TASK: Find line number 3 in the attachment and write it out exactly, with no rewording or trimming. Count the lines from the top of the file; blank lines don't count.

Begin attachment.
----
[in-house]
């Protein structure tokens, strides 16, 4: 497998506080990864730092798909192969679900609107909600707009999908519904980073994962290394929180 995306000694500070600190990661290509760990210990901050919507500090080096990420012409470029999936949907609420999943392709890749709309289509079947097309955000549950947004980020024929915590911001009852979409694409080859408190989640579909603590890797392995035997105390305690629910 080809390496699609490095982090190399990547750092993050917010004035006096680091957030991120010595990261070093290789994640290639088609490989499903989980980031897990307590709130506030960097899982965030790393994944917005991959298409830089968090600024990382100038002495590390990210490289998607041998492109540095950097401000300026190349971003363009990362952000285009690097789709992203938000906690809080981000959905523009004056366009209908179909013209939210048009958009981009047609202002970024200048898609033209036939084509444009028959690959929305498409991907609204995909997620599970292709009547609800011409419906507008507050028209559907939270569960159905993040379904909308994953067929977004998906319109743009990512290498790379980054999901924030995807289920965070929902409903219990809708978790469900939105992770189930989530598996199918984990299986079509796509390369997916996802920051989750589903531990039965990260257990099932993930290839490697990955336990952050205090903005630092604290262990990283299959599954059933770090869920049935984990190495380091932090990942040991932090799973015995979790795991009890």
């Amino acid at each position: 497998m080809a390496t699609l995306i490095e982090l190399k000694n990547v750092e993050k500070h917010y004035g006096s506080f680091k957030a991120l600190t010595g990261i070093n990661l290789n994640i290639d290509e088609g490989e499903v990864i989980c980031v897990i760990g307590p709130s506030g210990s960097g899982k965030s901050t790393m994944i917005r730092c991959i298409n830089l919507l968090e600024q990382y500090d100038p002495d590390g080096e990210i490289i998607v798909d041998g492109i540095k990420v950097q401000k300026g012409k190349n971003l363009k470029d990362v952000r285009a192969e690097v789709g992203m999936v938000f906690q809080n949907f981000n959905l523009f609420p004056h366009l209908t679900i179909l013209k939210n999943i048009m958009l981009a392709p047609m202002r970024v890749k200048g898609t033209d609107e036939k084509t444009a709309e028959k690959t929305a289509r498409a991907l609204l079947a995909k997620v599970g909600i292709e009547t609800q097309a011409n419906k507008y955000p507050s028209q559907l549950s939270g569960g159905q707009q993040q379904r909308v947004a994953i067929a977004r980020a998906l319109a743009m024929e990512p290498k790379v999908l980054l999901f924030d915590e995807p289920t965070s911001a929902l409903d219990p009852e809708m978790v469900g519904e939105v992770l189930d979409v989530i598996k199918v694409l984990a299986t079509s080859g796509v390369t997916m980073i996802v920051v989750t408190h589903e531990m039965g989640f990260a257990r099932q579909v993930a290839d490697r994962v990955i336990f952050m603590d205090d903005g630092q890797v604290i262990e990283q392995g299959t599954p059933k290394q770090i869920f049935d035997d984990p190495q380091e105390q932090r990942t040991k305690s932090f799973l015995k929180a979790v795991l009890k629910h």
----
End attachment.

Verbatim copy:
């Amino acid at each position: 497998m080809a390496t699609l995306i490095e982090l190399k000694n990547v750092e993050k500070h917010y004035g006096s506080f680091k957030a991120l600190t010595g990261i070093n990661l290789n994640i290639d290509e088609g490989e499903v990864i989980c980031v897990i760990g307590p709130s506030g210990s960097g899982k965030s901050t790393m994944i917005r730092c991959i298409n830089l919507l968090e600024q990382y500090d100038p002495d590390g080096e990210i490289i998607v798909d041998g492109i540095k990420v950097q401000k300026g012409k190349n971003l363009k470029d990362v952000r285009a192969e690097v789709g992203m999936v938000f906690q809080n949907f981000n959905l523009f609420p004056h366009l209908t679900i179909l013209k939210n999943i048009m958009l981009a392709p047609m202002r970024v890749k200048g898609t033209d609107e036939k084509t444009a709309e028959k690959t929305a289509r498409a991907l609204l079947a995909k997620v599970g909600i292709e009547t609800q097309a011409n419906k507008y955000p507050s028209q559907l549950s939270g569960g159905q707009q993040q379904r909308v947004a994953i067929a977004r980020a998906l319109a743009m024929e990512p290498k790379v999908l980054l999901f924030d915590e995807p289920t965070s911001a929902l409903d219990p009852e809708m978790v469900g519904e939105v992770l189930d979409v989530i598996k199918v694409l984990a299986t079509s080859g796509v390369t997916m980073i996802v920051v989750t408190h589903e531990m039965g989640f990260a257990r099932q579909v993930a290839d490697r994962v990955i336990f952050m603590d205090d903005g630092q890797v604290i262990e990283q392995g299959t599954p059933k290394q770090i869920f049935d035997d984990p190495q380091e105390q932090r990942t040991k305690s932090f799973l015995k929180a979790v795991l009890k629910h």